The Physical Laboratory commenced a productive twelve-year period of research and invention. Lou put together a small group of scientists which, under his leadership, showed great foresight into what would become some mainstream technologies in electronics and telecommunications. Notable amongst these was the Laboratory's work on surface acoustic wave devices [37, 47], electrets [23, 26, 34, 41], photovoltaics [51, 52, 53, 54, 55] and optical fibres. Surface acoustic wave device research was largely carried out by Dr Martin Lawrence. These are now a key component of every television receiver and radar system. Electrets, from which permanently polarized capacitor microphones are made, are now found in every telephone and in many other acoustic systems. The charged insulator layer in an electret is normally made from a polymer such as teflon. As an alternative, Lou's colleagues Dr Peter Chudleigh and Dr Richard Collins experimented with anodic oxides grown on aluminium. Though these did work as electrets, a more effective result came from a novel way of polarising FEP teflon that Chudleigh and Collins developed.
Optical fibres have revolutionized land-based telecommunications and have become the most commercially important of the many ideas on which the laboratory worked. Their earlier experiments used liquid-core fibres. Though this was a creative solution to the transmission losses in fibre materials, practical problems led the group to solid-core fibres, and Dr Don Nicol achieved notable results with fibre fabrication and cladding. Because of commercial sensitivities, the optical fibre work led to patent applications, but not publications.
Photovoltaics have become one of the important technologies in the generation of renewable energy. The laboratory identified their potential at an early stage, but the most important developments occurred after Lou's appointment to the University of New South Wales.
Along with the above innovations, research was carried out into other semiconductor effects and devices, such as magnetic and hot electron phenomena. This work led to publications [10, 16, 17, 18, 19, 20, 21, 22, 24, 25, 27, 30, 31, 32, 36, 38] but was not taken further into product development. In addition, Lou published a number of educational and review papers during that time [28, 29, 42, 43, 44]. Regrettably and for reasons given later, AWA was not able to exploit the full potential of many of the Laboratory's innovations, though it did carry forward its optical fibre expertise by forming a joint venture with Corning (USA), which became Optical Wave Guides (Aust).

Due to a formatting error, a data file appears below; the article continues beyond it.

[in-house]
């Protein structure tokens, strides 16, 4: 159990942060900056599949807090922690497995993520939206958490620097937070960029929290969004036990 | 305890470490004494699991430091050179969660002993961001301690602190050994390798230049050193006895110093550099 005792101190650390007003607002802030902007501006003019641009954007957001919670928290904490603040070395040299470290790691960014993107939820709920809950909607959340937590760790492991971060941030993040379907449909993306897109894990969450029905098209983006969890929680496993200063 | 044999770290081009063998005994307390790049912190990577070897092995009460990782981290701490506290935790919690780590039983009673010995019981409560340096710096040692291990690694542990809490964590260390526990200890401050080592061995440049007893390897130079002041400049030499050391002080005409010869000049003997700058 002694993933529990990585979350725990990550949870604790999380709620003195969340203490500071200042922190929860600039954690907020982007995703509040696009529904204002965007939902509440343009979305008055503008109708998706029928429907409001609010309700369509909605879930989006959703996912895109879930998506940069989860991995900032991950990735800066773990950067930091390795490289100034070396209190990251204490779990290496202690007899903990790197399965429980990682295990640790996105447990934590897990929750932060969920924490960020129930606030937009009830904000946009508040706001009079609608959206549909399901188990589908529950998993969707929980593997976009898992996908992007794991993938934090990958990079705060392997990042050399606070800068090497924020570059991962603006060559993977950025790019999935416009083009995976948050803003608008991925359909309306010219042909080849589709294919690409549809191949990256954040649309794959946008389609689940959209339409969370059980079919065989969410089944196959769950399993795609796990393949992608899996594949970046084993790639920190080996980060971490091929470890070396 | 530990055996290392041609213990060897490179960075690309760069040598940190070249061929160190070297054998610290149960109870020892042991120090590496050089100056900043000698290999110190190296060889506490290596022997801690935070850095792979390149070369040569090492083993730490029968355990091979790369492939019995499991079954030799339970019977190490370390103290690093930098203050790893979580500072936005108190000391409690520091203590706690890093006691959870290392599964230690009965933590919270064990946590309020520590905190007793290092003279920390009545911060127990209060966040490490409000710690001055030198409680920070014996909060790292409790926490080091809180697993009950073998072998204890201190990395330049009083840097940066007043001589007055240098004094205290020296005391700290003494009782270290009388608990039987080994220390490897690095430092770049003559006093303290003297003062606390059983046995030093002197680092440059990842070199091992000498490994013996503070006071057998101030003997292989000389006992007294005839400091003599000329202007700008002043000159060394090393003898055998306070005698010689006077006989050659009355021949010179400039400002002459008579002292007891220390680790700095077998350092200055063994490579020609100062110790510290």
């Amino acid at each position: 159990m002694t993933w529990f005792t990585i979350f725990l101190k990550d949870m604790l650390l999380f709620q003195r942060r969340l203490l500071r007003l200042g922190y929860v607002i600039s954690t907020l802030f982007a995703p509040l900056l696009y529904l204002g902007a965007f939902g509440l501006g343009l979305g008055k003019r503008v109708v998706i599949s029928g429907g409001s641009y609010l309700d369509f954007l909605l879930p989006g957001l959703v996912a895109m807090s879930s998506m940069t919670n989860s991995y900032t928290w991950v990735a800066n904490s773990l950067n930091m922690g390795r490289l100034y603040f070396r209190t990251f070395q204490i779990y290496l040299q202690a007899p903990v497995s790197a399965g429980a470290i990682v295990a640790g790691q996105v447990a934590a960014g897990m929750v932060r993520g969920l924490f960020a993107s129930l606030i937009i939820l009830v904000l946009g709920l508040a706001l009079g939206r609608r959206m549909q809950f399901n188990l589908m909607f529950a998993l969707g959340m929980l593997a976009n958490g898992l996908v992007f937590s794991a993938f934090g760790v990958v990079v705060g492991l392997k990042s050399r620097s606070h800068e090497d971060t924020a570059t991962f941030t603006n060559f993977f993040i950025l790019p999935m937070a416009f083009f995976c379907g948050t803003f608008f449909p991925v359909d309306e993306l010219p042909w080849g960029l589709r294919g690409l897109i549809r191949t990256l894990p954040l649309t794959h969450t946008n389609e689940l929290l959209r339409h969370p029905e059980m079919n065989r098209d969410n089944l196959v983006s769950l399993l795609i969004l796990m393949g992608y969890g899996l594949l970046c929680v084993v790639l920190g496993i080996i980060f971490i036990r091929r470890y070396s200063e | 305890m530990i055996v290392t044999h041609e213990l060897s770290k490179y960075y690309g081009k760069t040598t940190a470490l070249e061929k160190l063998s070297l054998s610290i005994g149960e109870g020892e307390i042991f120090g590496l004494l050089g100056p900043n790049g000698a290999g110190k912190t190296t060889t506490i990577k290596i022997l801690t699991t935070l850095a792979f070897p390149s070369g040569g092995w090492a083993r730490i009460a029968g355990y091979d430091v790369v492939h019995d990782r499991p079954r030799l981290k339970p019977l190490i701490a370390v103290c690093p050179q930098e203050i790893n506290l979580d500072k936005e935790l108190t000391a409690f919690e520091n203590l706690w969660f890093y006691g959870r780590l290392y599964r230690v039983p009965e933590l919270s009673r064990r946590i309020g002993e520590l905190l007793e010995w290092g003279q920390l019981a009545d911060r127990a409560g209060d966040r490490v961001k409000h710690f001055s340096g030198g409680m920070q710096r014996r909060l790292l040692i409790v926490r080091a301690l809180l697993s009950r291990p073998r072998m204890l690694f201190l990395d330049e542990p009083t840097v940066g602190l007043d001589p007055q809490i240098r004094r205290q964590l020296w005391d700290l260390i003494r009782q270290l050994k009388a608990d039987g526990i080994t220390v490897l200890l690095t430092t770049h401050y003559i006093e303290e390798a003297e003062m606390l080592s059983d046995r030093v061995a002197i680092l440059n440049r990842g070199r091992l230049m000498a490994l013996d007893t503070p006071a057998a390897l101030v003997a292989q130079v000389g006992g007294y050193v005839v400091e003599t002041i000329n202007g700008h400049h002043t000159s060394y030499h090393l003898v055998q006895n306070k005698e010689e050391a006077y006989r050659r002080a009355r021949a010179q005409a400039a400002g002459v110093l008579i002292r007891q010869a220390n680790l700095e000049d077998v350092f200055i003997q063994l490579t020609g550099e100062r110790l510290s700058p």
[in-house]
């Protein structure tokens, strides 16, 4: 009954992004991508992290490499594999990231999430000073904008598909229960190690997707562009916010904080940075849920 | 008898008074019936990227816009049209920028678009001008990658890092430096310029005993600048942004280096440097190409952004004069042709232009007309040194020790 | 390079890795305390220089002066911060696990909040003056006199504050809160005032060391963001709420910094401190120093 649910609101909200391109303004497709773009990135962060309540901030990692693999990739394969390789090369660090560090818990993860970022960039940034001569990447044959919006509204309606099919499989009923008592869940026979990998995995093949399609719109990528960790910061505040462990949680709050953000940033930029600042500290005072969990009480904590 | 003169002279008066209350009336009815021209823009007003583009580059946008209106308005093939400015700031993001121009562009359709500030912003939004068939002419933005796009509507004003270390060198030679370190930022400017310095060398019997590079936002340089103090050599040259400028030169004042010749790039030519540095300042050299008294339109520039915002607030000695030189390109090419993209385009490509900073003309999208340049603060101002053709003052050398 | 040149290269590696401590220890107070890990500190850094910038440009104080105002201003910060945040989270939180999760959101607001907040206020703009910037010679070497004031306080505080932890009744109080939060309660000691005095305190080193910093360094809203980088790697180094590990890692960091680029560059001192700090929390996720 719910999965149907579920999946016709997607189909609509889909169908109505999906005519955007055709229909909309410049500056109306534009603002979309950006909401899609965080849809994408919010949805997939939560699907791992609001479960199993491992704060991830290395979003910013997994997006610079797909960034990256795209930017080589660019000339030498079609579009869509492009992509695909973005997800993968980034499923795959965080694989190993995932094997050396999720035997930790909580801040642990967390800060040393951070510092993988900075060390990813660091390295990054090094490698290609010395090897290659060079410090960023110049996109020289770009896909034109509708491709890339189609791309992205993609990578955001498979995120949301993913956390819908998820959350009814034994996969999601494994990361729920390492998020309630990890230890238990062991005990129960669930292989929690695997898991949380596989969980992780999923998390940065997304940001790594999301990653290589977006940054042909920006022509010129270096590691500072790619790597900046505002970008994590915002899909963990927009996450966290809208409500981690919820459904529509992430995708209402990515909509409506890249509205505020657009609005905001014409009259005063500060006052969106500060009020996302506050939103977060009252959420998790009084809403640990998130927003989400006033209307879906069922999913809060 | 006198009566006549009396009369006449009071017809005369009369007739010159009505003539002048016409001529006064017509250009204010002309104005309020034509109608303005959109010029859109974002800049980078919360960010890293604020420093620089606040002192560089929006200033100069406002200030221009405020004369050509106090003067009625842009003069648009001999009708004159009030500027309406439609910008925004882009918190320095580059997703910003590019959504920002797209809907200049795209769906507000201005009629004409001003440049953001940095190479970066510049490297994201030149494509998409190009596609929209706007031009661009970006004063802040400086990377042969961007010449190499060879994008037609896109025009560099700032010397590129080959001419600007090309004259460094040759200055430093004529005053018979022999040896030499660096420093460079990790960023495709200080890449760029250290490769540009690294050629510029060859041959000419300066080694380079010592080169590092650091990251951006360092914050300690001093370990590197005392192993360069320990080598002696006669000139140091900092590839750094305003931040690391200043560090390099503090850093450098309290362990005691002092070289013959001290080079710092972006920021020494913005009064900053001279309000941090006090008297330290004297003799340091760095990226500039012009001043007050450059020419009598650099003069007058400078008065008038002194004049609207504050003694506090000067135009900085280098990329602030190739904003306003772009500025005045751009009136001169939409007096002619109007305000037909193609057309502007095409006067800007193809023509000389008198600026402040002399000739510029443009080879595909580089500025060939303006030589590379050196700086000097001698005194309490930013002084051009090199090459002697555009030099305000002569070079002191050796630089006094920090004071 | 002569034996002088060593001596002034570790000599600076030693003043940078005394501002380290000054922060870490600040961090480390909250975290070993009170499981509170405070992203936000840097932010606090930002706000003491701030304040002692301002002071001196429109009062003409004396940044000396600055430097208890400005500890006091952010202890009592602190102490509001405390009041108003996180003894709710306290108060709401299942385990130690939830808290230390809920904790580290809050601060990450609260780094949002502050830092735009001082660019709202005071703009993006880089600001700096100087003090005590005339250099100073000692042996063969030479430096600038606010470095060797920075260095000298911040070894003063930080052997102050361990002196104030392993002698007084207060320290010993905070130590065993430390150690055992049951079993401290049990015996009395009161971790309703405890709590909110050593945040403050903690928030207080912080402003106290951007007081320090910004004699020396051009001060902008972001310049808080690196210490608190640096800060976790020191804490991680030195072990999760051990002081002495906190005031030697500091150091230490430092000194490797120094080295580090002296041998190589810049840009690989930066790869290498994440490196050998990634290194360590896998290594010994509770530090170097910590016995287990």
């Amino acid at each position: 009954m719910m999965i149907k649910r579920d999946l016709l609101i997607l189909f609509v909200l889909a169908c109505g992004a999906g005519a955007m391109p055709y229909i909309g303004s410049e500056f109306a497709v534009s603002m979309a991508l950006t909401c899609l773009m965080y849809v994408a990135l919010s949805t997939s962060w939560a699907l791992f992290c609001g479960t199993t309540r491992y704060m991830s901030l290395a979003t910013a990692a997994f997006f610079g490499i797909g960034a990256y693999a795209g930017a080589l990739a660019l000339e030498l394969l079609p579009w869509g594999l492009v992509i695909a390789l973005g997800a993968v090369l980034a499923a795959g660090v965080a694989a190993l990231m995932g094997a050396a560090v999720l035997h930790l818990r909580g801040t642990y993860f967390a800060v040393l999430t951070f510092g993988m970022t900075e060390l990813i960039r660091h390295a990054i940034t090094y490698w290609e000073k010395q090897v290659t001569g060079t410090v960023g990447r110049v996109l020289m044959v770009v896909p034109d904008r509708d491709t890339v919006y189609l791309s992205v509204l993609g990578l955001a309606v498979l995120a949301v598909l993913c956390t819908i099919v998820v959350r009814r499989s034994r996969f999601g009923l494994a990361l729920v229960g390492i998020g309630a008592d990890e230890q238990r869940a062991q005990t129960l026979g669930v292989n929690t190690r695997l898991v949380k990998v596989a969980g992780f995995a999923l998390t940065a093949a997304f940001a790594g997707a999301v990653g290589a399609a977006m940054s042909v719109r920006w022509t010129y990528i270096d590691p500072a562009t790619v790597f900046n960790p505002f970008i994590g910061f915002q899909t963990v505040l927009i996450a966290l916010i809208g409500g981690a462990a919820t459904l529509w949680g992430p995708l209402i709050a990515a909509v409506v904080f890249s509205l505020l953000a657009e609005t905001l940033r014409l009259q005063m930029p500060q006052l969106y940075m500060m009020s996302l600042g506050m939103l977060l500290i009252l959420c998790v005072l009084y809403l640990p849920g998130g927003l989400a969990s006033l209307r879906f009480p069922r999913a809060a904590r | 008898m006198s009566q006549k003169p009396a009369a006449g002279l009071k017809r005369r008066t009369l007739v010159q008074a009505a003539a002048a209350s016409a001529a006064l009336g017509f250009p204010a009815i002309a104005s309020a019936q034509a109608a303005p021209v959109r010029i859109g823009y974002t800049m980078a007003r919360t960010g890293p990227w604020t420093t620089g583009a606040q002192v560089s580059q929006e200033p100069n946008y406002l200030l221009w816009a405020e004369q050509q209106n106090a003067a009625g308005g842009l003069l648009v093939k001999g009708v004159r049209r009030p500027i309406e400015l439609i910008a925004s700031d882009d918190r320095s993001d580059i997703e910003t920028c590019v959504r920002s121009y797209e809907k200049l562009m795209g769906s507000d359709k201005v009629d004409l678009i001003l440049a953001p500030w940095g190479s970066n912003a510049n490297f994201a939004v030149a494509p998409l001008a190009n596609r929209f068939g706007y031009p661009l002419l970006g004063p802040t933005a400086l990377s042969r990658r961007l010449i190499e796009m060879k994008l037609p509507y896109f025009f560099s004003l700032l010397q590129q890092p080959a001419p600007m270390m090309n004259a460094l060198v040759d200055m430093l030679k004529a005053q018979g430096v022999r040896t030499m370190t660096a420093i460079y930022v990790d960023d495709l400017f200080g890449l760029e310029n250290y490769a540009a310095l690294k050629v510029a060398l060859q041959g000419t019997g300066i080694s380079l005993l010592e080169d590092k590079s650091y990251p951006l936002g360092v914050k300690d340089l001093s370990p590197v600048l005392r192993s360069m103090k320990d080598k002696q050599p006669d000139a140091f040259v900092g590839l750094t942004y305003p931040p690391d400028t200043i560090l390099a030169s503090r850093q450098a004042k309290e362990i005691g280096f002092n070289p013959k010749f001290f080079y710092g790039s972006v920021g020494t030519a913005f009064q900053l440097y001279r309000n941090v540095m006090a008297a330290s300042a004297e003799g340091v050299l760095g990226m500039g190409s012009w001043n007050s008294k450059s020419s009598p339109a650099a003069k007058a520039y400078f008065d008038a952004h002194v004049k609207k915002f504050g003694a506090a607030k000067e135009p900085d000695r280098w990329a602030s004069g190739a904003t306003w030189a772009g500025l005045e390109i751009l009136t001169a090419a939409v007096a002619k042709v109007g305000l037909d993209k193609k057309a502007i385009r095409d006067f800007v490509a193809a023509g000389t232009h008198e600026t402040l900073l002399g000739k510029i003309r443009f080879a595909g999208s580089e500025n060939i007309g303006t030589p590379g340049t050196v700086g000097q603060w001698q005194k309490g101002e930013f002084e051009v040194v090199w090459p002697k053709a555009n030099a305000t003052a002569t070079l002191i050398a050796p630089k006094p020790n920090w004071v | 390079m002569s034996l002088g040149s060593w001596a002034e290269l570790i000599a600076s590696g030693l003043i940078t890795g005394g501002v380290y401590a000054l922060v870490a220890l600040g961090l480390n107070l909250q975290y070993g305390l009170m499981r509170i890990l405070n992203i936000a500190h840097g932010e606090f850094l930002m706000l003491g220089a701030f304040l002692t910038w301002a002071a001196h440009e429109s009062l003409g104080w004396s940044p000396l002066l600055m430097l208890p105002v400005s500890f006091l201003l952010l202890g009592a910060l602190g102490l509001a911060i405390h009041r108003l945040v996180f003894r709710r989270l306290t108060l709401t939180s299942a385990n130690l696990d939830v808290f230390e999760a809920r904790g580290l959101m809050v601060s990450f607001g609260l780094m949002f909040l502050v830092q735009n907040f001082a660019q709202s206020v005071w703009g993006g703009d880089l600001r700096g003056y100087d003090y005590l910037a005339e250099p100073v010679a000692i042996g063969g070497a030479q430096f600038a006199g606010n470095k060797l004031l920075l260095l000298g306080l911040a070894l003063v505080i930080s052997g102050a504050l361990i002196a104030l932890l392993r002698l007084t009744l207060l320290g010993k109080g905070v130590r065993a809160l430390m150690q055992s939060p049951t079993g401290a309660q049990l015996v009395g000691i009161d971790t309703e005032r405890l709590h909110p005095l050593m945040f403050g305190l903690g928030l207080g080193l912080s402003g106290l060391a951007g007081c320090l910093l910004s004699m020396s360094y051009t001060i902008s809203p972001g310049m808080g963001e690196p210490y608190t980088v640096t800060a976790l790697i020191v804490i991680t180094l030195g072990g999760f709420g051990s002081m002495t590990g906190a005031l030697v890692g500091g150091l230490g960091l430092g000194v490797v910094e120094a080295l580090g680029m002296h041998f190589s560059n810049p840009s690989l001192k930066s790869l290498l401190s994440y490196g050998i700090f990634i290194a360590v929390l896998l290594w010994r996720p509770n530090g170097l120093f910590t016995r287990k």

The twelve-year life of the Physical Laboratory was also one of intense patenting activity. At the end of this article is a list of 46 patent applications that Lou filed (some with co-inventors), that almost all came from this period. This deserves some special comment. Obviously it reflects the creativity of the small group of researchers operating under his leadership, but it was also driven by the company. AWA had licensing agreements with a number of overseas companies, including RCA, Telefunken and Marconi. Since licensing involves the exchange of or payment for intellectual property, AWA was able to strengthen its negotiating position in accordance with the size of its patent portfolio. The Physical Laboratory thus made a direct contribution to the company's commercial negotiations.
Lou was loyal to and supportive of his group of co-workers and paid close attention to the growth of their careers. Later, Richard Collins became Professor of Applied Physics at the University of Sydney and Chairman of the Australian Nuclear Science and Technology Organisation (ANSTO). Don Nicol went on to become Director of R&D at the Overseas Telecommunications Commission and, after this was taken over by Telstra, held senior R&D positions with Telstra.
At the time Lou joined AWA, the first integrated circuit had just been demonstrated and was to appear in a more practical form in 1961. Within four years of that event, the company set up an experimental integrated circuit manufacturing facility next-door to the Physical Laboratory, drawing again on their knowledge. In 1967, the first working integrated circuit was produced and the facility commenced commercial operations. Fifteen years later, as a result of management changes in the early 1980s, Lou was appointed General Manager of AWA Microelectronics.